In this Mini-Series on Embedding Belonging in the Classroom, Tom Wileman, third year History and Economics student, talks to us about the best practice already happening within The University of Edinburgh in creating learning communities that students feel a part of…
University can be a lonely place sometimes. I’ve had days go by where I felt I was in the music video for Bitter Sweet Symphony , not my uni campus. 46% of UK students admit to loneliness during their time at university. Nearly half of all students experiencing some form of loneliness, even at such a large institution as a university, is disappointing, but as a student, not surprising; it is easy to become somewhat ‘socially paralytic’ by the scale of the university, and the avenues open to you, especially during your first weeks at university. Once in this state, it feels increasingly hard to claw your way back from the periphery of the university experience. Naturally, there is no one ‘student experience’, but a multiplicity of experiences, as a large part of feeling a sense of belonging at university comes from outside the lecture theatre and seminar room of course, but the classroom is the common nucleus of all of our time here.
The University of Edinburgh is avidly trying to enhance student experience. Strategy 2030 states: “We will encourage and take care of one another. We will provide support in times of difficulty and celebrate every success” (page 13). Last summer, I undertook a project analysing some of the comments from Edinburgh students responding to the National Student Survey (NSS), and the Postgraduate Taught Experience Survey (PTES). It was a really great job over the summer, even after I had stopped feeling like Kim Philby, or some other double agent. Each student has a unique background, perspective and experience, and it is antithetical to our strategy if we don’t reflect on students’ experiences. These insights are an invaluably rich resource in student feedback. Personally, I gained a wider recognition of the breadth of the University, and recognised there is so much to be learnt about the learning community.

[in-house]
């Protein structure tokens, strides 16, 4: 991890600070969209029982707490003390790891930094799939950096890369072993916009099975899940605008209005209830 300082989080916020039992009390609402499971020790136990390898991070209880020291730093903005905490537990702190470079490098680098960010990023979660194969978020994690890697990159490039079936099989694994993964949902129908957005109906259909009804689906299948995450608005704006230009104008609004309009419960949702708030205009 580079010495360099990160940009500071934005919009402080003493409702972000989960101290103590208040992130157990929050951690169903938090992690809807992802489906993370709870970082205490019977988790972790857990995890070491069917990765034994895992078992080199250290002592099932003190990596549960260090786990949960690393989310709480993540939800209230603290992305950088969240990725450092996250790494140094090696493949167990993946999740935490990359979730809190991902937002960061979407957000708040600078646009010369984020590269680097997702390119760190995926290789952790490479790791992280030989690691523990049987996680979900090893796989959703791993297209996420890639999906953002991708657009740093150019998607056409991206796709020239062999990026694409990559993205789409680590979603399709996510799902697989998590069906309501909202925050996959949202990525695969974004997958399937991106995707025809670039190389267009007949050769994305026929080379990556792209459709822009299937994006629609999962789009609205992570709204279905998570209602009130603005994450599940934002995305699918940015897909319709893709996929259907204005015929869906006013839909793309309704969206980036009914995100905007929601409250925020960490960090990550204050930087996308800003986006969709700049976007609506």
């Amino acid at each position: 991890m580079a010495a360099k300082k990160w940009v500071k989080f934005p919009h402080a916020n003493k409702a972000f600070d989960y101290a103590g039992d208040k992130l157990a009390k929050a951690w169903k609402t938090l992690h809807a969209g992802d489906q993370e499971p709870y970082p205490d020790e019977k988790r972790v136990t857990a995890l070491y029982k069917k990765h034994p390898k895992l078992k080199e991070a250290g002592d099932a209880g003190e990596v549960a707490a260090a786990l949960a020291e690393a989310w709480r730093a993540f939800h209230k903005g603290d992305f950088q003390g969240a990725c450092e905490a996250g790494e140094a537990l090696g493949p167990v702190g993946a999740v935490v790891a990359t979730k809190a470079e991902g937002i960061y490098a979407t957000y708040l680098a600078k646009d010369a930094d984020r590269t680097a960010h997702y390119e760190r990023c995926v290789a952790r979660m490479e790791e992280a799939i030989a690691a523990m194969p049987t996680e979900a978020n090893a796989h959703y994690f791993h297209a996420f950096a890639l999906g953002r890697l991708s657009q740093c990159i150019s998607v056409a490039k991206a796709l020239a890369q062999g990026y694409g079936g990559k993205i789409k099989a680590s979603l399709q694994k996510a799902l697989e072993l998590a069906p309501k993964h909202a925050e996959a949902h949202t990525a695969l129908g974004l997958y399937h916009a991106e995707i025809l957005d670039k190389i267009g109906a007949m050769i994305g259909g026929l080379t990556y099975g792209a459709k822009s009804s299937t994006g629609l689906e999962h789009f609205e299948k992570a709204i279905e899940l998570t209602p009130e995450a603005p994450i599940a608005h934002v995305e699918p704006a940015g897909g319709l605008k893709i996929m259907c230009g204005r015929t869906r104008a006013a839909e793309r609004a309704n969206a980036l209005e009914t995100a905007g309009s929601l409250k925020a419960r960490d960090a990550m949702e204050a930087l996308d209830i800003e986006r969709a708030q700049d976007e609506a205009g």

The good news is we don’t need to travel very far for our lesson; whilst just 58% of students agreed they felt ‘part of a community of staff and students” at Edinburgh, five schools achieved a satisfaction rating of 75% or over. These schools were the Royal Dick Veterinary School (91%), Medical School (89%), Moray House School of Education and Sport (81%), Health (77%), and Geosciences (75%). We should look towards these schools to teach and inspire us about fostering belonging in the classroom.
Firstly, offering a range of learning methods is a prevalent theme. Whilst the degree programmes in the aforementioned schools have more naturally varied teaching methods – field trips, practical laboratory sessions and placement work – these schools are also finding ways to revamp learning in the classroom. I found an article entitled ‘Learning With Lego’ to be a fantastic example of this. Dr Dan Swanton is a senior lecturer in the School of Geosciences, and I would love practices like this to spread throughout the university. I think students would engage with these methods: the abstraction really aids thinking about topics differently, and it breaks some of the staleness of conventional learning methods. It might sound elementary, but it is also much more likely to get students to socialise and ‘show themselves’ a little more.
Secondly, there is a recurring theme that emerges from undergraduates of all disciplines: honours years feel more like a community than pre-honours years. Again, this seems slightly natural: as time goes on and class sizes get smaller, bonds are likely to be stronger. However, this doesn’t mean that we shouldn’t actively try to bridge this gap at the start of the university experience. One of my most memorable tutorials came in a first-year course on the 2008 financial crisis. Each of us had to place ourselves somewhere in the room, based on how we felt about certain statements on the crisis. As the exercise went on, I began to think more holistically about my worldview, who stood close by and who was furthest away. Exercises like this helped me see the wood for the trees when we studied and discussed more specific aspects, such as the culture of lobbying.
Online students are also very eager to enhance their student experience. Discord servers, and chances to discuss topics intently with their fellow students and lecturers, helps them to feel part of something bigger than their online programme. The Open University runs online societies and clubs, and organises meet-ups for online students.
Of course, it is a two-way street. I know how awkward and frustrating tutorials can get, when conversations stagnate and students feel strangely suspicious about exploring their opinions. Students have to be open to these methods and give them the energy and enthusiasm they require, and if we do, I feel a sort of ‘positive feedback loop’ can be created wherein students feel invigorated in the classroom, and contribute to a more fluid, creative space.